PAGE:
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How to Thrive When Foreign Competitors Enter Your Market

Nandini Ramani and Raji Srinivasan

In recent years, several governments have liberalized by opening their domestic markets to foreign investment in the hope of increasing economic growth. Foreign companies often bring superior technologies, products, and management practices to these markets. Countries that liberalize in a quest for economic growth can, however, create negative consequences for incumbent companies who have become accustomed to operating in protected markets and may not have the resources to match their incoming foreign rivals.

Managers of incumbent companies are, naturally, concerned about the effects of liberalization on their companies’ performance. For example, in response to the potential liberalization of the Indian retail sector, Kishore Biyani, chief executive of the largest incumbent retailer in India, stated in opposition to the reform, “The retail sector…should not be given away to the foreign players while it is too young to compete on a level-playing field.” Similarly, founders of incumbent Indian technology startups, who have been fiercely battling U.S. entrants such as Amazon and Uber, have argued that foreign competitors destroy domestic industry and have asked the Indian government to introduce protectionist measures. 

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Given that liberalization may be inevitable, how can managers protect themselves against its negative consequences? In a new study in the Journal of Marketing, our research team examined whether incumbent companies can change their marketing mix responses to liberalization in order to improve their performance. We consider several aspects of incumbent companies that may influence marketing responses and performance, including knowledge of domestic institutions and market forces and prior exposure to foreign markets and companies.  

To estimate the effects of liberalization on incumbent companies’ marketing mix responses and performance, we take advantage of a quasi-experiment conducted by the Indian government in 1991 in which some industries were liberalized, while others were not. Using this quasi-experiment that included 3,000 companies allows us to control for other factors that may have simultaneously changed along with liberalization.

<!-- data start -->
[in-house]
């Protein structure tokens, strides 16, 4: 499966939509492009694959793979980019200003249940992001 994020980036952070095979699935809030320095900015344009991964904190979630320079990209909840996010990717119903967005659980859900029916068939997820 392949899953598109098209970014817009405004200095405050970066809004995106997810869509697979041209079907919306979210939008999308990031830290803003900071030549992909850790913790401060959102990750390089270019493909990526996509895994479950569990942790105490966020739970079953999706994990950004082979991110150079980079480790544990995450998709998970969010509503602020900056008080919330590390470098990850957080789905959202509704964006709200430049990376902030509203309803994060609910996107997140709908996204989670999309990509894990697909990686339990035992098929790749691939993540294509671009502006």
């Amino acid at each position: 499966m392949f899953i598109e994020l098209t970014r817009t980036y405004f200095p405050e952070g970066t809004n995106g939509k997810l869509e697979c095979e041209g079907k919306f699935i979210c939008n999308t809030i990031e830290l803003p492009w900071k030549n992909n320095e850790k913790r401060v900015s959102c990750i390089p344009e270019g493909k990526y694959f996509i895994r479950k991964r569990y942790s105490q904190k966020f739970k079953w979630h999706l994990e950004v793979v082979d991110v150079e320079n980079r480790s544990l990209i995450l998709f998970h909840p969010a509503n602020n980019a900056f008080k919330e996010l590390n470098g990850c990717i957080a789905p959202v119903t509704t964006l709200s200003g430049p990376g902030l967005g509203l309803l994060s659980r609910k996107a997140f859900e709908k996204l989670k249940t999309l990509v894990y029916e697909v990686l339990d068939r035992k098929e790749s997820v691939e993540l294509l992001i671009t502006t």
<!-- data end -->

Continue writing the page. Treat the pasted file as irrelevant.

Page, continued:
Our findings suggest that incumbent companies with greater knowledge of domestic institutions and market forces should intensify their distribution in response to liberalization. For incumbent companies that have prior exposure to foreign markets and performance, our findings suggest that they can improve their performance by increasing their promotions, such as consumer rebates and discounts.  

For policymakers who may be tempted to heed the demands of domestic business leaders to raise barriers to protect domestic companies from foreign competitors, our study identifies incumbent companies’ marketing mix responses as a mechanism to prevent being crowded out following liberalization. Policymakers need not accede to the demands of incumbent business leaders to heighten protectionist barriers, but can instead find ways to facilitate incumbent companies’ learning from foreign entrants such as through fostering alliances and trade associations. This will create a win-win situation for domestic firms and policymakers.

Read the full article

From: Nandini Ramani and Raji Srinivasan, “Effects of Liberalization on Incumbent Companies’ Marketing Mix Responses and Performance: Evidence from a Quasi-Experiment,” Journal of Marketing, 83 (September).

Go to the Journal of Marketing

Nandini Ramani is Assistant Professor of Marketing, Mays Business School, Texas A&M University.

Raji Srinivasan is Sam Barshop Professor of Marketing Administration, Red McCombs School of Business, University of Texas at Austin.